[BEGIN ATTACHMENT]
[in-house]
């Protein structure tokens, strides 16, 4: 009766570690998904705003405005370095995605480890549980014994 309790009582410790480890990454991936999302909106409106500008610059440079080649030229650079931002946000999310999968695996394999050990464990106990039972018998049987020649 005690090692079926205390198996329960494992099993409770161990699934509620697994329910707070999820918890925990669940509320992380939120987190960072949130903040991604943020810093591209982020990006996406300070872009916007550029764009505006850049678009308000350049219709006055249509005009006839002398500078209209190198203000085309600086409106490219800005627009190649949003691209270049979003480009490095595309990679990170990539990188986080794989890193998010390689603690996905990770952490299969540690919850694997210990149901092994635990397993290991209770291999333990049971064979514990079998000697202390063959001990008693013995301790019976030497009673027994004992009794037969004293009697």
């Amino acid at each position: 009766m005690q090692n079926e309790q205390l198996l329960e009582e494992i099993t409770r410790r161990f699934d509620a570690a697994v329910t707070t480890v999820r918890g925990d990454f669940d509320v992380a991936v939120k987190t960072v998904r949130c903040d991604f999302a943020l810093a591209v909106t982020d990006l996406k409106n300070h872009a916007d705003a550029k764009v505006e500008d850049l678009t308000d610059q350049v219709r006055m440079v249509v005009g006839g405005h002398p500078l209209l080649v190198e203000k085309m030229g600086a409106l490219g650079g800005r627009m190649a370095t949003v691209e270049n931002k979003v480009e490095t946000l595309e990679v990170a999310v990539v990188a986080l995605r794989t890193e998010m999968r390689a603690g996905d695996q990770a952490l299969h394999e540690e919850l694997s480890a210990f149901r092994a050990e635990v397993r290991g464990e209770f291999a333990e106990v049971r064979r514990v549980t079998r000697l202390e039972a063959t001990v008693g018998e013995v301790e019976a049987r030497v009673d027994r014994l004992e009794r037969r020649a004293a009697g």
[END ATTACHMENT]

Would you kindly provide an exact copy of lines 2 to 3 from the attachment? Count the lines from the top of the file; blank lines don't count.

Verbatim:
């Protein structure tokens, strides 16, 4: 009766570690998904705003405005370095995605480890549980014994 309790009582410790480890990454991936999302909106409106500008610059440079080649030229650079931002946000999310999968695996394999050990464990106990039972018998049987020649 005690090692079926205390198996329960494992099993409770161990699934509620697994329910707070999820918890925990669940509320992380939120987190960072949130903040991604943020810093591209982020990006996406300070872009916007550029764009505006850049678009308000350049219709006055249509005009006839002398500078209209190198203000085309600086409106490219800005627009190649949003691209270049979003480009490095595309990679990170990539990188986080794989890193998010390689603690996905990770952490299969540690919850694997210990149901092994635990397993290991209770291999333990049971064979514990079998000697202390063959001990008693013995301790019976030497009673027994004992009794037969004293009697």
């Amino acid at each position: 009766m005690q090692n079926e309790q205390l198996l329960e009582e494992i099993t409770r410790r161990f699934d509620a570690a697994v329910t707070t480890v999820r918890g925990d990454f669940d509320v992380a991936v939120k987190t960072v998904r949130c903040d991604f999302a943020l810093a591209v909106t982020d990006l996406k409106n300070h872009a916007d705003a550029k764009v505006e500008d850049l678009t308000d610059q350049v219709r006055m440079v249509v005009g006839g405005h002398p500078l209209l080649v190198e203000k085309m030229g600086a409106l490219g650079g800005r627009m190649a370095t949003v691209e270049n931002k979003v480009e490095t946000l595309e990679v990170a999310v990539v990188a986080l995605r794989t890193e998010m999968r390689a603690g996905d695996q990770a952490l299969h394999e540690e919850l694997s480890a210990f149901r092994a050990e635990v397993r290991g464990e209770f291999a333990e106990v049971r064979r514990v549980t079998r000697l202390e039972a063959t001990v008693g018998e013995v301790e019976a049987r030497v009673d027994r014994l004992e009794r037969r020649a004293a009697g």